colors and lemons

I’m sorry to have to post a picture from my phone, the paper is too buckled to get a good scan. The risk of cracking the glass plate after putting on a weight to press it flat is too much for me. Besides, the lemons look like squashes!

 

Started a watercolor class

Our first exercise was to copy some chinese brush paintings using only black. Next week we start colors.

morning_mountain     morning_lake

My advice for the TFA final interview

This blog isn’t always about art, but sometimes if I learn something important I just put it here so others can find it. Teach for America just keeps getting bigger and bigger, so I’ll just leave some practical advice here for future applicants.

Let me begin by bitterly disclosing that I was not accepted, but moving on….

 

1) Obey the 5 minute limit on the lesson time.

No really, 5 minutes. Seriously, 5 minutes. Don’t be THAT person who brought 20 minutes worth of material to cover.

2) Assume the worst presentation space possible.

Think cramped conference room with an awkwardly long table and no board of any type. Your “writing space” is just a 2ftx3ft piece of laminated paper and the markers are dry.

3) Dress (and act) like you got some sense!

Half of my fellow applicant showed up late and a few more were wearing going-out-to-the-bar clothes. Appalling, honestly.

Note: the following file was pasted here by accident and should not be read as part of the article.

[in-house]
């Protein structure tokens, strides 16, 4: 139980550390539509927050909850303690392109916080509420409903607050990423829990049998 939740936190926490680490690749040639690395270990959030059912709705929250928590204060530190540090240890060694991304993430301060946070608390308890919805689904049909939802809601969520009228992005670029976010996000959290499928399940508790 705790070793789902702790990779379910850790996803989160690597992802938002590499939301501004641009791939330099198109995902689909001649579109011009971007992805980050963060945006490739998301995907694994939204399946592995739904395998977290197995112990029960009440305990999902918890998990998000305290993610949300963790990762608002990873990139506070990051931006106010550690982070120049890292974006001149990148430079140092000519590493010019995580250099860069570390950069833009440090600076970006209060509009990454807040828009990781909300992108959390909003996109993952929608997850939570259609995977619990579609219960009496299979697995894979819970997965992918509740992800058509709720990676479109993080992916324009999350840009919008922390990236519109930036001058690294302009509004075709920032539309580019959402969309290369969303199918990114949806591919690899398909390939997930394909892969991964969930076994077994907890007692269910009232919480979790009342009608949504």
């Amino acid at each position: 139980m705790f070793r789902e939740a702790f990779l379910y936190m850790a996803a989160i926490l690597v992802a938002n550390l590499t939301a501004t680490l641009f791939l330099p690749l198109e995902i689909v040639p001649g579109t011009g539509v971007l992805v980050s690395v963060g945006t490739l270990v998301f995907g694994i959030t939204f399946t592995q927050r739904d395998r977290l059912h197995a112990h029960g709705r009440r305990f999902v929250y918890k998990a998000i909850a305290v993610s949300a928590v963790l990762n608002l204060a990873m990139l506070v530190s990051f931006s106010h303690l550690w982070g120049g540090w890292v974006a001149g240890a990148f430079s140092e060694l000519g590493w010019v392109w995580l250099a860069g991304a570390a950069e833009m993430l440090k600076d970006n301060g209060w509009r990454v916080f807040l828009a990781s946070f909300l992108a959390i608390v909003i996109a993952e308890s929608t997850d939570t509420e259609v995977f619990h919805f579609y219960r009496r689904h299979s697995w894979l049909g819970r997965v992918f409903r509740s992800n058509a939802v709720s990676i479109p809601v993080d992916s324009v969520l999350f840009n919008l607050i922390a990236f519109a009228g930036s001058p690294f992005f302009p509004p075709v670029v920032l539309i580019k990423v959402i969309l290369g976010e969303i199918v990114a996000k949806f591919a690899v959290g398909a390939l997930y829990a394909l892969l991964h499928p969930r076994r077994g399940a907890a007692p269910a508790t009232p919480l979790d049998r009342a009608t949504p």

4) Don’t leave your fellow applicants hanging

It’s actually fun to participate in the 5 minute lessons. Don’t be a jerk and let the crickets chirp. By acting like an interested student (age appropriately) keeps the pace brisk and your fellow applicants will return the favor.

5) Don’t print out power point slides and tape them to the wall as your lesson plan

Nobody can see or read what you just put up there. It makes you look like you didn’t really think this through all the way.

6) Don’t waste your teaching time

Make your fellow applicants pass your handout on their own. You’ll waste too much time handing every individual their own piece of paper. Drop the damn pile on somebody and say, take one pass it around.

7) Regarding the group exercise:

I think this is the most mysterious of all TFA’s assessments. Judging by most other accounts, this just makes everybody feel goofy and awkward. Alpha-leaders are restraining themselves, strangers don’t always work well together, writing out everything can take too much time, and someone’s always trying to say their piece even if it has nothing to do with subject. Then there’s the elephant in the conversation: the TFA staffer sitting there typing away at something that divines our true potential. I dreaded this part the most and for good reasons too.

8) Regarding the personal interview:

If I had to guess, I think they want to hear how you’ve suffered, how you’ll never leave your post, and that you’re the top 1% of the true-believers. Other than that, my interviewer was very disarming and very nice. I’m sure your interviewer will be awesome too.

9) Regarding the 5 minute lesson:

First of all, teach kids, not adults. If you want a group of adults to actually learn something you’re already doing it wrong. The worst presentations I saw were high school-level. The best were in the K-5 range. Think games and hands-on activities, not calculus. Don’t challenge the intellect of your TFA staff. If you make it easy for them to enjoy your topic, it makes it easy for them to have a good impression. Try remembering your favorite elementary school teacher and what they did.

10) In conclusion: sour grapes.

Rejection letter can be summarized as: You didn’t make the cut, our methods are fool-proof, and please consider joining the Peace Corps.